RIM CEO Interview Sparks Hope That Company May Yet Survive

It's been quite awhile since anyone had much good to say to say about RIM's chances of surviving the next 12 months as an independent company, but a new interview with CEO Thorsten Heins has me hopeful. Unlike Heins' widely-publicized op/ed in the Globe and Mail a week ago, in which he sounded like a beleagured ship captain reasurring everyone that no, we haven't struck an iceberg, here he comes off as well-grounded. More importantly, he offers the best, most-concise explanation for RIM's current situation that anyone in the company has had to date.

Where RIM Went Wrong

The problem is actually quite simple. Back in 2007-2009, RIM was busy selling like gangbusters in the US and had focused most of its attention in growing its global business. The company's products, as Heins notes, were built on four pillars -- "battery life; typing; security; and compression." In emerging markets like India and China, the first and last items were hugely important. Remember that in 2007 - 2009, the news was filled with coverage on how AT&T's 3G service was being crushed by the weight of the iPhone's popularity. The problem with the cell phone industry is that it takes two minutes to sign up a new customer and at least six months to plan and construct new buildouts -- and that's in the US.

Original image courtesy of Crackberry

San Francisco was notorious for poor iPhone 3G service, and it's only home to ~7.15 million people. Imagine trying to build out your network in Shanghai (25.5M), Jakarta (25.4M) or Delhi (23.2M) and you get an idea for why RIM's bandwidth-saving technology was such a good fit for these markets. What the company missed, according to Heins, was the way network use was transitioning in the US.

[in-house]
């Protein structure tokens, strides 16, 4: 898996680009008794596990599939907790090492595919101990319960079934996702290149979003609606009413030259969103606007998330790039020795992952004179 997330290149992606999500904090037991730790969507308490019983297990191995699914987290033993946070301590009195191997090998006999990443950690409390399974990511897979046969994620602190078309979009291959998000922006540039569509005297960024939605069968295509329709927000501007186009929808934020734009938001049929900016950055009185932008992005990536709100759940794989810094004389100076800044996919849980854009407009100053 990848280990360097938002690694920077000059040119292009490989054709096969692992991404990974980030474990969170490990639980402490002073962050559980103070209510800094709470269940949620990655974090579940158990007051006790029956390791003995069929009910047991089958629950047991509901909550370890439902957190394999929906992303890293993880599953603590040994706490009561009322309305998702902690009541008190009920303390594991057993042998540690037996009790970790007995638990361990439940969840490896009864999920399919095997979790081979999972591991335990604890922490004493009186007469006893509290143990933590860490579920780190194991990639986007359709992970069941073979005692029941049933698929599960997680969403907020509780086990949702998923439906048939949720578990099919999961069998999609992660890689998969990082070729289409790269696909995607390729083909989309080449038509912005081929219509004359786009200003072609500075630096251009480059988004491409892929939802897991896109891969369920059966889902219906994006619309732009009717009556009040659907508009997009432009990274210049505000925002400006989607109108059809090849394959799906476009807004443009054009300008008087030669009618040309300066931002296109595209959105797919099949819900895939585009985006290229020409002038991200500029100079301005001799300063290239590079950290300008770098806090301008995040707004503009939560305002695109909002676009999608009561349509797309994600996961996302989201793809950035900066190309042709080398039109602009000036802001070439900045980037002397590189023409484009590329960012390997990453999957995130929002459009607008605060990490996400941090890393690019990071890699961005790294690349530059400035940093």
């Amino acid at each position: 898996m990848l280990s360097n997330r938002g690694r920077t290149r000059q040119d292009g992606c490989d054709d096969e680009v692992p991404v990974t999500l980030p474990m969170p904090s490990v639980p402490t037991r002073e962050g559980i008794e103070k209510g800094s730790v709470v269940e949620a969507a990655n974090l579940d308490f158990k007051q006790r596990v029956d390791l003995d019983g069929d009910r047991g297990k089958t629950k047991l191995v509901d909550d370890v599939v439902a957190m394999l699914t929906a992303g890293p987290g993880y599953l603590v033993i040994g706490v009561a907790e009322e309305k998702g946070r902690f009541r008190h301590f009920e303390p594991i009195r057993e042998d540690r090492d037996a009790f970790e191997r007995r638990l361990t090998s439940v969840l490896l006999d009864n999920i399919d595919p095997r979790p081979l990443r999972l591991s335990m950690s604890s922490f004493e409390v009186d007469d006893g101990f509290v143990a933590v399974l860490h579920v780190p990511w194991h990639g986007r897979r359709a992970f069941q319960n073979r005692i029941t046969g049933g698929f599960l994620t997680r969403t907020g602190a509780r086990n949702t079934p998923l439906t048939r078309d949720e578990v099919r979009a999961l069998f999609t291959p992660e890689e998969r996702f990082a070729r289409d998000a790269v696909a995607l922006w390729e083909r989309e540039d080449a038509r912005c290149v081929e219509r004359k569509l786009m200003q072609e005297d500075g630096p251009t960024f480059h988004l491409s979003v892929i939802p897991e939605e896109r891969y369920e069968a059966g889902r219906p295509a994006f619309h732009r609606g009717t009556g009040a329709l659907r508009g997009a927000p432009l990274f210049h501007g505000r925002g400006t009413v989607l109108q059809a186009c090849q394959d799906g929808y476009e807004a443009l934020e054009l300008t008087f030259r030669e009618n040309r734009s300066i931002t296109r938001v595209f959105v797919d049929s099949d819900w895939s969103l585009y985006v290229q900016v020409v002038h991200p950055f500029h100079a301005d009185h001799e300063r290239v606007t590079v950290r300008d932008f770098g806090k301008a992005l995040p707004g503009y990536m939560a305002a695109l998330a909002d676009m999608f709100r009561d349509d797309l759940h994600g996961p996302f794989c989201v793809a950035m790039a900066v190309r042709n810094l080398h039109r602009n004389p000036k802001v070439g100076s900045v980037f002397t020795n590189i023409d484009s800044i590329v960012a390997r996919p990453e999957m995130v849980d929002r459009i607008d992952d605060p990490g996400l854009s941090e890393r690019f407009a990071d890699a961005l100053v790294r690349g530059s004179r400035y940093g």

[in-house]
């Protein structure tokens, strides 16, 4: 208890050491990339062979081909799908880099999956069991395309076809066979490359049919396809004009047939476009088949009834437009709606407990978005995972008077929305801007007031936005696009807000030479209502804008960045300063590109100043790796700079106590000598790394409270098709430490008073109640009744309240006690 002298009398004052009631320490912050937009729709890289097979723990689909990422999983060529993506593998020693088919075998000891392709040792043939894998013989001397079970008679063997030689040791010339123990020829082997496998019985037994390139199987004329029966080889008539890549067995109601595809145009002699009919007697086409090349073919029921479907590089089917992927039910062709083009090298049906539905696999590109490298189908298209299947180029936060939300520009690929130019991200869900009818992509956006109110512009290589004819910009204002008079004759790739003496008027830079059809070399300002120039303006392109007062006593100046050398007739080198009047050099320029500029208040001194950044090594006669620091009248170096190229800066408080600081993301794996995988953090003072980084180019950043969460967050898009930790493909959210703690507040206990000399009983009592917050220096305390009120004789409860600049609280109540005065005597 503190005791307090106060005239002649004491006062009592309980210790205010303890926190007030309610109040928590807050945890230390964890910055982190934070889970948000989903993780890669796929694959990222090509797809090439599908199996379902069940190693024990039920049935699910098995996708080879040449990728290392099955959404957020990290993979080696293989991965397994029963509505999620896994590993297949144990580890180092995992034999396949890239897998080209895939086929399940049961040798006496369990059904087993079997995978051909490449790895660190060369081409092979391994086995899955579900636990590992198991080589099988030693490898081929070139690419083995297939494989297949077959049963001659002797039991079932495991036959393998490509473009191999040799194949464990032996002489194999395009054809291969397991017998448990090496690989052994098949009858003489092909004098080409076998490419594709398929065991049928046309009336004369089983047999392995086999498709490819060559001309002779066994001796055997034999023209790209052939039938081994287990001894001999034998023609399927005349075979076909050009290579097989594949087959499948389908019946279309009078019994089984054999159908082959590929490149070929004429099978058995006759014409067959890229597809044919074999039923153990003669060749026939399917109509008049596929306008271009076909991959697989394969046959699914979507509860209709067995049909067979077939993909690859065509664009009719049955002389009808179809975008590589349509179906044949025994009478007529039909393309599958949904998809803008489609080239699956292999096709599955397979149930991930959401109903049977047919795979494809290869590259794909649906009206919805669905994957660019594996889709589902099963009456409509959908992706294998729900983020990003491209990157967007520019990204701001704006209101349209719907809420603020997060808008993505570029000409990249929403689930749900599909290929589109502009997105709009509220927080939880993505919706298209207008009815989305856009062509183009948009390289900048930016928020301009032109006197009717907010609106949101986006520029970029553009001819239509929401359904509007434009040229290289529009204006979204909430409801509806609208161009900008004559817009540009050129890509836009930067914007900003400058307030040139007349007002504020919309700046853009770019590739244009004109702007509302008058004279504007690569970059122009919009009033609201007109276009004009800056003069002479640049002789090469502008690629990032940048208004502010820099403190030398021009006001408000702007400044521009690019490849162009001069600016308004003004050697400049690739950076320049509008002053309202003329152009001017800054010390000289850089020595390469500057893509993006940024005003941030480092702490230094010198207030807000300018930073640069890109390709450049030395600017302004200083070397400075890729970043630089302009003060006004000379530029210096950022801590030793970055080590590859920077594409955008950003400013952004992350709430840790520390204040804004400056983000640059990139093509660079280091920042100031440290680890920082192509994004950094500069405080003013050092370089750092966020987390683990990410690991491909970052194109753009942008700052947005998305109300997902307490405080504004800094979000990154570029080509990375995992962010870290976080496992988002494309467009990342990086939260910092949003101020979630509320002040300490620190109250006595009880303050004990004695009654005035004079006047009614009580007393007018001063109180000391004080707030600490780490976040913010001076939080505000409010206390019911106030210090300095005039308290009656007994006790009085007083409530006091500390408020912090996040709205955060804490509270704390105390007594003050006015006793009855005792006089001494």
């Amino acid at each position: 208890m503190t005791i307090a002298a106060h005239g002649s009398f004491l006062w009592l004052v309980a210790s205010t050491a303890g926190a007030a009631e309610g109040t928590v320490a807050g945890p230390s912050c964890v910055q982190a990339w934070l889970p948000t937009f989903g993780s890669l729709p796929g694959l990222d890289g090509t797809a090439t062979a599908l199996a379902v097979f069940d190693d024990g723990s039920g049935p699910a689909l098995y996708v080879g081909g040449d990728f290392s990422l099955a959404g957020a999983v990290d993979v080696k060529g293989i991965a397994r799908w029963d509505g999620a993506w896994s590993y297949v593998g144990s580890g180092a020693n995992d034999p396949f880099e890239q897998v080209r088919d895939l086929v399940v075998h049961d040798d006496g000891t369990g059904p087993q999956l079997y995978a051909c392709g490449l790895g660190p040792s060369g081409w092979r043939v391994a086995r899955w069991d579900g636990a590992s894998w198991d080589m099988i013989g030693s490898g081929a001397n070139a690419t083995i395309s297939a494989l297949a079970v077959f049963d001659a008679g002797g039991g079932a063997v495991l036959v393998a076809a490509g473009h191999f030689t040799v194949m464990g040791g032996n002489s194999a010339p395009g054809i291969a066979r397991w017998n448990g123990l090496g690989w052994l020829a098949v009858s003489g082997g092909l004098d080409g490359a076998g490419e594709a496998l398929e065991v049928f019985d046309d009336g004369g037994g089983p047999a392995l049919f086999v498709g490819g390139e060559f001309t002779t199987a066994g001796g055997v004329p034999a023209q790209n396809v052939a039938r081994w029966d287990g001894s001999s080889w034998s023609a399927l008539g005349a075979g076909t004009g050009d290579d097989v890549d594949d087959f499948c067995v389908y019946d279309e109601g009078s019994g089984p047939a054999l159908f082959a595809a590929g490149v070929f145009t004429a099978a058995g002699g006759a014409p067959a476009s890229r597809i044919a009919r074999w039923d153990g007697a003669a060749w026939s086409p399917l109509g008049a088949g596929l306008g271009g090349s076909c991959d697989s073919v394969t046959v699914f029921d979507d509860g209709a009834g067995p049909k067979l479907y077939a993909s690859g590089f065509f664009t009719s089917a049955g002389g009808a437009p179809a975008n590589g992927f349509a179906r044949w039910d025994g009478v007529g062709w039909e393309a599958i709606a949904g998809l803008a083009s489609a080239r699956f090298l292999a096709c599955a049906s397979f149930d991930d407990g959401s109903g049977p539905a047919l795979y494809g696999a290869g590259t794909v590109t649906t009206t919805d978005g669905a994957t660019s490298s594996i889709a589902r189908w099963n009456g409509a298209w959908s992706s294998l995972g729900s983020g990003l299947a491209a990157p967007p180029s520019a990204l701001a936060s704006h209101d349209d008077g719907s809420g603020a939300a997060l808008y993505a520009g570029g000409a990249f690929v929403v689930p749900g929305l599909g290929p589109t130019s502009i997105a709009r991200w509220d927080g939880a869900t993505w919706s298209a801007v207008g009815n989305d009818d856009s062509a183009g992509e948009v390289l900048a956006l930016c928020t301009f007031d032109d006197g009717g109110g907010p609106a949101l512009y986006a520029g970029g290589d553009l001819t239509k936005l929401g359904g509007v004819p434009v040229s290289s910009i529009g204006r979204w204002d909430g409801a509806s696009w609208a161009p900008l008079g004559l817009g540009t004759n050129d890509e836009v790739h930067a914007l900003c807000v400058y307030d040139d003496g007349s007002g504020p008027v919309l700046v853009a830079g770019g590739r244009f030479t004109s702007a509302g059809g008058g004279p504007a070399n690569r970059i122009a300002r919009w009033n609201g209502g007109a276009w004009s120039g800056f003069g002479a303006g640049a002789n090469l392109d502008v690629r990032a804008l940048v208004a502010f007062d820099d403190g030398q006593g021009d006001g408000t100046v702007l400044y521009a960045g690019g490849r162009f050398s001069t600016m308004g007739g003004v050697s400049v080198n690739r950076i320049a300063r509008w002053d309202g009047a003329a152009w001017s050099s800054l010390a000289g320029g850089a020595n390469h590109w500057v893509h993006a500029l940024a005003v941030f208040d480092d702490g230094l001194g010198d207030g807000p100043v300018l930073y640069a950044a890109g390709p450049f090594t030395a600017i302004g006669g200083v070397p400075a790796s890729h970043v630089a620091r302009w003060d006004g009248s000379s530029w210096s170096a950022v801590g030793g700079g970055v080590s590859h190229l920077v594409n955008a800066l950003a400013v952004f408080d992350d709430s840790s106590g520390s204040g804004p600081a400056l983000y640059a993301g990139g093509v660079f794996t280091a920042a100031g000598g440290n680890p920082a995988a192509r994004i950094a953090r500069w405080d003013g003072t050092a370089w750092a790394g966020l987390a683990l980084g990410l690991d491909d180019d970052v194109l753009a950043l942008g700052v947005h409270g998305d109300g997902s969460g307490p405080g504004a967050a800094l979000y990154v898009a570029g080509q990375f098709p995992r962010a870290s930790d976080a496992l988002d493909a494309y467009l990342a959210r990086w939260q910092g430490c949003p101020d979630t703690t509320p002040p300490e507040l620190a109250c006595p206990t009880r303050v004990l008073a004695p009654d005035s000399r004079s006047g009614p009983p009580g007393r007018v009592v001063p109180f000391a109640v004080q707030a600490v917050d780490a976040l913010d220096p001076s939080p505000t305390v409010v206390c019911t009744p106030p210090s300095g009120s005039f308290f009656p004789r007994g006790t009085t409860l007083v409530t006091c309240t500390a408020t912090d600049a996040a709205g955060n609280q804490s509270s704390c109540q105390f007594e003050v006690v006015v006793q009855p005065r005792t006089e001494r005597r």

With LTE it was important actually not to save network resources, it was important to load the networks, to sell data plans and sell data volume. We didn't miss on innovation. I think we missed on understanding, specifically in the U.S., that this trend was shifting, and that our positioning and our value proposition in the U.S. market was not following that trend shift.
According to Heins, he could have kept the original BlackBerry 10 OS release schedule, but opted not to due to the importance of quality and platform stability. The company's declining market share, the CEO believes, is the result of touchscreen popularity. The QWERTY market is growing very slowly (if at all), which leaves RIM with a declining piece of the overall pie, even if it increases sales in a number of overseas markets.

The biggest reason I'm more hopeful about the company is the tenor of the interview. Heins doesn't dodge questions, he doesn't argue ceaselessly with less-than-beaming characterizations, and he doesn't lash out at the press for the dismal picture we've collectively painted of the company. By all appearances, he Gets It.

This leaves one enormous question -- will it be enough? Delaying BlackBerry OS 10 to perfect it may be the right move, but the critical issue is whether or not the company can create a self-sustaining application market. When BB10 eventually launches, Research In Motion needs to have a huge list of supported/compatible applications to ensure buyers that they'll get the same experience on a new BlackBerry as they will on an Android or iOS device.

I still think talking about BB10 would do the company a world of good -- Microsoft's Building Windows 8 blog is a great example of how to engage and communicate with your user base -- but app compatibility will trump OS communication. The company may still be headed in the wrong direction, but for the first time it feels like someone up in front is actually carrying a flash light.